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The workout: Odafe Oweh’s speed and power at pro day made believers of Ravens

Sidelined by the coronavirus pandemic last fall, Ravens officials and scouts watched much of the college football season from home, NFL prospects reduced to pixels. But when games crawled back to normalcy and scouts descended on campuses for pro days, Ravens director of player personnel Joe Hortiz thought of John Harbaugh .

“Could you feel the speed of a player? Could you feel the power?” Hortiz said at the team’s predraft news conference last week, recalling what a favorite saying of the Ravens coach. “Our guys were there to see that and get that exposure.”

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At Penn State’s pro day in late March, it would’ve been possible to feel Odafe Oweh’s speed and power all the way in Philadelphia. How impressive was the Nittany Lions edge rusher’s showcase for NFL coaches and scouts? As Ravens defensive coordinator Don “Wink” Martindale recalled Friday, Ravens outside linebackers coach came back to Baltimore raving that it was “the best workout that he’s ever seen live. Ever.” On Thursday, the team drafted him No. 31 overall.

There wasn’t a lot of precedent for what Oweh did. At 6 feet 5 and 257 pounds, Oweh ran the 40-yard dash in 4.39 seconds — an unofficial time, but about as fast as Minnesota wide receiver Rashod Bateman ran at nearly 70 pounds lighter. His 39 ½-inch vertical leap, which ranked in the 96th percentile among edge rushers, was one inch less than Utah Jazz Donovan Mitchell’s predraft mark. His 134-inch broad jump would have tied for fifth among all NFL scouting combine participants last year.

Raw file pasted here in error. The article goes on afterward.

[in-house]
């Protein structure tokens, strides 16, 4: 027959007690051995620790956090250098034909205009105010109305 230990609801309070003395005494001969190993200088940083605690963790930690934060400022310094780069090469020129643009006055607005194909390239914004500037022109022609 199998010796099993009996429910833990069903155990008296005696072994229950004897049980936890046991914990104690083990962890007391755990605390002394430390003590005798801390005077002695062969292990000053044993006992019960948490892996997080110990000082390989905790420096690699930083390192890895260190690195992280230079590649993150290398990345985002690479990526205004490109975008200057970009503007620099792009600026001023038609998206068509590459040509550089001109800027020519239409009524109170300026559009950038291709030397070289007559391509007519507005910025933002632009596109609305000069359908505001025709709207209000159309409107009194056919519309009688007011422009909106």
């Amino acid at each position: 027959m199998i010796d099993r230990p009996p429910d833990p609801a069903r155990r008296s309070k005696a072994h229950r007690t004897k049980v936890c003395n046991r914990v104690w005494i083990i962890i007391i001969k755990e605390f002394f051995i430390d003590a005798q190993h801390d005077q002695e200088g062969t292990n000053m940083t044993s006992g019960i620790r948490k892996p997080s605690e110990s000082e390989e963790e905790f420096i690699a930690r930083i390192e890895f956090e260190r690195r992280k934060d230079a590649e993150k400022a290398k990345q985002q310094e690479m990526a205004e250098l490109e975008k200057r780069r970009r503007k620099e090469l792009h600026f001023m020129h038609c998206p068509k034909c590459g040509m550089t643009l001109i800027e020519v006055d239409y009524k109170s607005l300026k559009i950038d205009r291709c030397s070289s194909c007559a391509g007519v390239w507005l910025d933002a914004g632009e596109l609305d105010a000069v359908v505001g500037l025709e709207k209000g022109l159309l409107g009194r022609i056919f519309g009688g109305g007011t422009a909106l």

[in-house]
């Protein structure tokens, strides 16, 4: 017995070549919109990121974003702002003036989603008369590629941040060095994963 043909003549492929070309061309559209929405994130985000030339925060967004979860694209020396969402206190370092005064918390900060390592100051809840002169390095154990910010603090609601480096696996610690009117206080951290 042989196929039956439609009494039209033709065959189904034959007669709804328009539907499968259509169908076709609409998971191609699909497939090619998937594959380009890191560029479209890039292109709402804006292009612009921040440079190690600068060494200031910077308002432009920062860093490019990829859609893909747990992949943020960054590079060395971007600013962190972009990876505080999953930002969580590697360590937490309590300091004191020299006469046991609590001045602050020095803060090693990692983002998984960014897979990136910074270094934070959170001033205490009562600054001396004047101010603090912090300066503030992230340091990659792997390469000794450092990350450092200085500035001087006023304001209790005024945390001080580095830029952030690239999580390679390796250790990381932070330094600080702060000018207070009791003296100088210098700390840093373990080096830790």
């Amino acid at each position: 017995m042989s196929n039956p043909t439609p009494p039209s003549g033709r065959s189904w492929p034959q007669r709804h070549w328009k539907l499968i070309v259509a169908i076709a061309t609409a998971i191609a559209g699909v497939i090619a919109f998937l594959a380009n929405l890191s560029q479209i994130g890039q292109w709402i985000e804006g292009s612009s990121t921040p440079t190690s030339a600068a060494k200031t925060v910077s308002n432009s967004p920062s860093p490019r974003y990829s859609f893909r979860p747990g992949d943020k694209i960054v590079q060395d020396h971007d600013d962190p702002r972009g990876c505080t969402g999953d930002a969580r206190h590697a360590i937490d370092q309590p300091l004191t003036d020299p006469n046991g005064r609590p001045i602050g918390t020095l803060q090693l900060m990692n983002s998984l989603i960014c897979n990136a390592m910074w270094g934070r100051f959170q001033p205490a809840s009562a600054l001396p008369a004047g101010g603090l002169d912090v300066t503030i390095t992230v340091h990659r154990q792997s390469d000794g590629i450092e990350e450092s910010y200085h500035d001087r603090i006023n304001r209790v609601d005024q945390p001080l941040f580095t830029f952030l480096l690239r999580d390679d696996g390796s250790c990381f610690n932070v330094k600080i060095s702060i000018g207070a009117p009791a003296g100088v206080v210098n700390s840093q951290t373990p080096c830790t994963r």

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Oweh wasn’t just explosive but quick, too. His three-cone-drill and 20-yard-shuttle times ranked in the 93rd and 90th percentile, respectively. Maybe the only regular part of his workout was the bench press, where he did 21 repetitions of 225 pounds.

Oweh’s pass-rush production at Penn State wasn’t exceptional — just seven sacks over three seasons, and none in 2020 — but his testing confirmed what Martindale saw on tape. He was an exceptional prospect.

“When I got into the league, my first five years, I worked for Mr. [Al] Davis in Oakland,” Martindale said, referring to the late owner of the Oakland Raiders, a speed-obsessed executive. “The first thing I process [about Oweh’s pro day] is, ‘Oh, Mr. Davis would love this guy.’ ...

“I mean, he’s off the charts athletically with the numbers that he has. So that intrigues you as far as processing it, and then it matches when you watch the game tape. Some guys don’t. But you can see how hard he plays, and then you watch the workout, then you know how fast he gets there and why he gets there so fast.”

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